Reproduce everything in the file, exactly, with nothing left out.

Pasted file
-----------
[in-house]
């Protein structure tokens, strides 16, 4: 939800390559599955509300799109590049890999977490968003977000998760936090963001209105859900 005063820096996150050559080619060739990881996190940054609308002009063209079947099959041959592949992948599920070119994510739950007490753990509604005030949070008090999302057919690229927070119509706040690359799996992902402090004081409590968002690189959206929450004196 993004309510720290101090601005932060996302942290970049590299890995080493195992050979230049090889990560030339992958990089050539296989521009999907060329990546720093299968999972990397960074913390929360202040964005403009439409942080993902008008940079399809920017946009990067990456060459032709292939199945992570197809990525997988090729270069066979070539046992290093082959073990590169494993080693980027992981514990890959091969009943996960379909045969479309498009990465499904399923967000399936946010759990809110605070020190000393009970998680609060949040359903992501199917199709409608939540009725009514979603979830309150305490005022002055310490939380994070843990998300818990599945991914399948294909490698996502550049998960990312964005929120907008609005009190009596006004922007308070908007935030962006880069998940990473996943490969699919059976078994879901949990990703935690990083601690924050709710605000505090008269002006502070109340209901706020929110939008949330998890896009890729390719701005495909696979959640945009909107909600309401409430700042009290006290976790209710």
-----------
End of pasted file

[in-house]
């Protein structure tokens, strides 16, 4: 939800390559599955509300799109590049890999977490968003977000998760936090963001209105859900 005063820096996150050559080619060739990881996190940054609308002009063209079947099959041959592949992948599920070119994510739950007490753990509604005030949070008090999302057919690229927070119509706040690359799996992902402090004081409590968002690189959206929450004196 993004309510720290101090601005932060996302942290970049590299890995080493195992050979230049090889990560030339992958990089050539296989521009999907060329990546720093299968999972990397960074913390929360202040964005403009439409942080993902008008940079399809920017946009990067990456060459032709292939199945992570197809990525997988090729270069066979070539046992290093082959073990590169494993080693980027992981514990890959091969009943996960379909045969479309498009990465499904399923967000399936946010759990809110605070020190000393009970998680609060949040359903992501199917199709409608939540009725009514979603979830309150305490005022002055310490939380994070843990998300818990599945991914399948294909490698996502550049998960990312964005929120907008609005009190009596006004922007308070908007935030962006880069998940990473996943490969699919059976078994879901949990990703935690990083601690924050709710605000505090008269002006502070109340209901706020929110939008949330998890896009890729390719701005495909696979959640945009909107909600309401409430700042009290006290976790209710």